"Při teplotě patnáct stupňů" is not a subject, but instead something like and adverbial phrase. Finally, there really isn't an object in the sentence. From what i remember "je" does not take an object. It's called something else (i cant remember) but that's why that word takes the nominative (1st), while an object takes the accusative (4th).

Unfortunately I don't have an answer, I'm looking for one myself and can't find anything using Google. Am i totally off here? Help!


https://www.duolingo.com/profile/svrsheque

"je" is a copula. and its positive present tense forms are inconstant clitics that like to hang out in the 2nd position, the 1st here being that lovely adverbial phrase.

you could look up and download the dissertation by Hana, or just read this condensed intermediate-level clitic post: https://forum.duolingo.com/comment/38369227


https://www.duolingo.com/profile/JohnBraga1

I don't understand what case patnáct is in this sentence. I would want to make it genitive to agree with stupňů but it obviously isn't. Help please!


https://www.duolingo.com/profile/VladaFu

Při uses locative. In general, not just here.

nom. patnáct stupňů
gen. patnácti stupňů
dat. patnácti stupňům
acc. patnáct stupňů
loc. patnácti stupních
instr. patnácti stupni

You may think that it is inconsistent and it may actually be true, but it is how the language works. The genitive is only used in nominative, genitive and accusative.


https://www.duolingo.com/profile/JohnBraga1

Sorry but I am still puzzled. Při uses locative so it is followed by teplotě. Stupňů is presumably genitive plural? so why don't we have genitive patnácti . Sorry to be hloupý!


https://www.duolingo.com/profile/VladaFu

OK, my bad. We would have "při patnácti stupních". That is what I was saying, but it is not that relevant here.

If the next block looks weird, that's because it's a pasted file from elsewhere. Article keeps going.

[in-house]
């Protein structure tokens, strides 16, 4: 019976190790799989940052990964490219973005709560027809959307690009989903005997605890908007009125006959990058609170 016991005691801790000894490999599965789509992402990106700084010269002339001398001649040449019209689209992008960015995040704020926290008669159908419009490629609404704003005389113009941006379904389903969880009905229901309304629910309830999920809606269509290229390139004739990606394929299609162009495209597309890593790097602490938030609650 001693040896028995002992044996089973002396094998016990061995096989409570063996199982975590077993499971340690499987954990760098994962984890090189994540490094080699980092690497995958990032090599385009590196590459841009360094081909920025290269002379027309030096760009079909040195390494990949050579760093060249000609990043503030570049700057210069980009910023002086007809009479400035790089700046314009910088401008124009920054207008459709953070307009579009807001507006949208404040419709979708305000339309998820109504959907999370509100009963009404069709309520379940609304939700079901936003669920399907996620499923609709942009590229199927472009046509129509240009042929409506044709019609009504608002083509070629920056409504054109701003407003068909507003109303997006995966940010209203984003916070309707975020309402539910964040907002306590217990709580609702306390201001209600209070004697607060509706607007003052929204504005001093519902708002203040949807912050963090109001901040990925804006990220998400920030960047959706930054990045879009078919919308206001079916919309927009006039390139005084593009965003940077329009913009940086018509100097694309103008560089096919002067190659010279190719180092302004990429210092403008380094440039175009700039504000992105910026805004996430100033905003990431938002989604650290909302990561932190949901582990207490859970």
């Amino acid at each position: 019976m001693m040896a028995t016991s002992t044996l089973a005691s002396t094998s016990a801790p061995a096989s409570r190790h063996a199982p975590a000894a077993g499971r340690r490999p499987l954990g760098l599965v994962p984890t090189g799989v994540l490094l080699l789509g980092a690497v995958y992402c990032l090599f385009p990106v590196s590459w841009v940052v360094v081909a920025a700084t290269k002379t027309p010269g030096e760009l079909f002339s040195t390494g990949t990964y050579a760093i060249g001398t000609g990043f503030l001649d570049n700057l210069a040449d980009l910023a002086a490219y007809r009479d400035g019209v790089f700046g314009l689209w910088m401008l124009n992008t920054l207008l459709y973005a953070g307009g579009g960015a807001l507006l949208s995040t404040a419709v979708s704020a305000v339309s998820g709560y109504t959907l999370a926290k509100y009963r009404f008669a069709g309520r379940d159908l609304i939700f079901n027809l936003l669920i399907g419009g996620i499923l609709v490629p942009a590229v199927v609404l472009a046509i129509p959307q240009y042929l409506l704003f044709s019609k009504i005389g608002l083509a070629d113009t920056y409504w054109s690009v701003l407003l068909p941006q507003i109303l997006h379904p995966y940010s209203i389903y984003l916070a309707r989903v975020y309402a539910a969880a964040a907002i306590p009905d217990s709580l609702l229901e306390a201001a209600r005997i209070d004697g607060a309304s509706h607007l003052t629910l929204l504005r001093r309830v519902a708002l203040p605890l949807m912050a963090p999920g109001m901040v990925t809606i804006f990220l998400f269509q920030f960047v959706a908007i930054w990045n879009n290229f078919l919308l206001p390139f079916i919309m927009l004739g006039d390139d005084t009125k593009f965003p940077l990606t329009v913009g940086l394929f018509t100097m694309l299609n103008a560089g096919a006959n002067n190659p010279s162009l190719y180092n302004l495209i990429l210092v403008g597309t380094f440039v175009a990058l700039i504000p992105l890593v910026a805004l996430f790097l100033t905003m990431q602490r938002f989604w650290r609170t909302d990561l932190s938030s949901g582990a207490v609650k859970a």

Here we just have nominative but you can also use genitive. Both "při teplotě patnáct stupňů" and "patnácti stupňů" works.

The nominative here can be used for quantities and prices like this. It is like some tag "temperature: 15 degrees" "teplota: patnáct stupňů". So we can use "při teplotě patnáct stupňů".


https://www.duolingo.com/profile/JohnBraga1

Thank you. A very confusing language at times, but I am sure English grammar seems equally absurd!


https://www.duolingo.com/profile/AgnusOinas

We make our lives simpler for ourselves sometimes by reducing the cases. VladaFu called it "tag", I think that's a very apt name for it. When we want to say "I bought it for the price of twenty four Crowns", the ideal way would be "Koupil jsem to za cenu dvaceti čtyř korun", where the number is in the genitive (similar to the "of" in English), but it just seems too much of a mouthful, so in real life it gets reduced to: "Koupil jsem to za cenu dvacet čtyři korun" (korun remains in the genitive as it follows a number), it's a form or laziness/sloppiness, but it's very common (to the point of being correct) - so, literally "I bought it for the price: 24 crowns". (And of course, in real real life, we would omit the whole "price" thing and just state the number directly.)

Now "při teplotě patnácti stupňů" sounds like an old textbook, it sounds almost too correct.